Apostolova: The Ibar River Bridge is the Top Priority in the North

The Head of the EU Office in Kosovo and the EU Special Representative in Prishtina, Nataliya Apostolova, addressed journalists and representatives from the diplomatic community following the official publication of the Enlargement Package in Strasbourg by EU High Representative for Foreign Affairs and Security Policy Federica Mogherini and Commissioner for EU Neighborhood Policy and Enlargement Johannes Hahn, which includes seven individual reports for Western Balkan partners and Turkey.

Apostolova was asked about the timeline for the functionalization of the Ibar river bridge in Mitrovica, mentioned in the report, and stated that the report welcomed the significant obstacles had been overcome and signaled that the bridge “should be opened without further delay or obstructions”.

“The bridge is our biggest project in the north. The work on the bridge is ongoing, even as we speak. Of course it took some time until it was implemented. I can say we have good cooperation at the moment with the north municipality of Mitrovica and I really have the hope that the bridge is going to be finalized as soon as possible. There were some ups and downs in the implementation of this project. It was related to some concerns from the municipalities based on ethnic incidents that took place on the bridge. Nevertheless, the bridge is a symbol and it is the most important symbol of the dialogue,” said Apostolova in response to a question asked by KoSSev.

She also expressed her belief that since Prishtina had recently announced the formation of a managerial team to work on the drafting of the statute which would lay the ground work for the formation of the Association of Serb Municipalities, she did not expect any significant escalations on Friday the 20th, when representatives of Srpska lista and the Head of the Office for Kosovo and Metohija announced that the association would be formed “unilaterally”.

“Recently, Prime Minister Haradinaj announced the kick-off on the work of the association of Serbian majority municipalities. The EU, we welcomed very much this step. We waited for quite a long time for this process to start. Now this statute has a timeline of four months within which it has to be finalized. Very soon, the things on both sides with experts and the management team, they are going to be summoned in Brussels and they are going to start a consultation process on what exactly is going to put in this statute. Of course we should not be mistaken – it is not going to be an easy process and at least the first step has been done and we are going to grant all necessary support to the team to work,” said Apostolova.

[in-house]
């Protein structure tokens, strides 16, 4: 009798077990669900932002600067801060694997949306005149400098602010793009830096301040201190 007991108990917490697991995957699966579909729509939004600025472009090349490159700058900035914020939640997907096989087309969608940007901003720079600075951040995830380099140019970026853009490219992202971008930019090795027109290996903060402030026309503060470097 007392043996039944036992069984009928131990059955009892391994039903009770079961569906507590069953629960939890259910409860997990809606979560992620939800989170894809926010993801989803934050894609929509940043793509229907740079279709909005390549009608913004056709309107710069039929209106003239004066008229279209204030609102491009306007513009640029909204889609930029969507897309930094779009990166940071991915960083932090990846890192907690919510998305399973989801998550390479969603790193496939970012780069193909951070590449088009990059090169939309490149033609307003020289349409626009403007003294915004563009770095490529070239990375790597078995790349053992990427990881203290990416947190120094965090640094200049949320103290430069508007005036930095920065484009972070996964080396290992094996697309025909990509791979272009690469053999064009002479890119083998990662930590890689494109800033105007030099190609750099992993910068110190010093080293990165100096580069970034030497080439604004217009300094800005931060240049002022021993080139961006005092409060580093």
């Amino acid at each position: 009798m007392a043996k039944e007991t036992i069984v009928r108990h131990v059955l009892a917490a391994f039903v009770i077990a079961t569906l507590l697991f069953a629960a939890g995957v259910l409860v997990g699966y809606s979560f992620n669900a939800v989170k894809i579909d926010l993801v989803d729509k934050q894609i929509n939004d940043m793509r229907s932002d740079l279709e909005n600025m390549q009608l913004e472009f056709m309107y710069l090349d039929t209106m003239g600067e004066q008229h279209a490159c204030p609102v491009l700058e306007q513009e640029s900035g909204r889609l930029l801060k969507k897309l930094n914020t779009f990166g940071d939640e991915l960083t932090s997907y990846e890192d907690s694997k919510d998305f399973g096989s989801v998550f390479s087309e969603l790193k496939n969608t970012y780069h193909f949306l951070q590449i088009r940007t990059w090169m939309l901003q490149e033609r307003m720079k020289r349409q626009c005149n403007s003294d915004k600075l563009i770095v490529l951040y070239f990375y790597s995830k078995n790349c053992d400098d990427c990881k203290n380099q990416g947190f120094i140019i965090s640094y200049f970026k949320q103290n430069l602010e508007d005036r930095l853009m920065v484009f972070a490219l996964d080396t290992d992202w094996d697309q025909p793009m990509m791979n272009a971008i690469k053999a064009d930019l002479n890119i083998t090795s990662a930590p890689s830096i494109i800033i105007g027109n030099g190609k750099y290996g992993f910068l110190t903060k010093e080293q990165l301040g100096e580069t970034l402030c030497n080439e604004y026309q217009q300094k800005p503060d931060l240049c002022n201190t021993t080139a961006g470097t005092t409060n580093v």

The report, which serves as a measure of progress made by all Western Balkan partners including Kosovo, touches upon key aspects in their reform process on their path to gaining EU accession. This year's publication of the report was notably crucial for Macedonia and Albania, who received recommendations for the start of accession negotiations. 

The issues pertaining to Kosovo focused on the ongoing dialogue between Belgrade and Prishtina, the mandating of judges and prosecutors who will become part of the judicial system in the north, and sharp condemnations about incidents in the north of Kosovo.

Fight against organized crime is “lacking”

The report states that Kosovo still finds itself in the “early stages” in the fight against organized crime. While certain progress was made in the reporting period in investigating and prosecuting high-level cases, “final convictions, financial investigations and final confiscation of assets” remain few and far between. “Measures need to be taken to strictly ensure there is no political interference with the operational activities of law enforcement bodies and the prosecution. The situation in the north of Kosovo with regard to organized crime poses particular challenges for law enforcement agencies”.

It also notes that “officials from the north of Kosovo did not meet their obligations regarding the submission of asset declarations to the Anti-Corruption Agency”.

Intimidation in local elections

The parliamentary and municipal elections held in 2017 were “generally competitive and well-administered in most places in Kosovo”, states the report. There is concern, however, about signs of intimidation noticed in the Kosovo Serb communities.

“Patterns of intimidation within many Kosovo Serb communities, targeting particularly candidates not belonging to the Srpska lista party, raised concerns. The context in the north of Kosovo poses particular challenges.”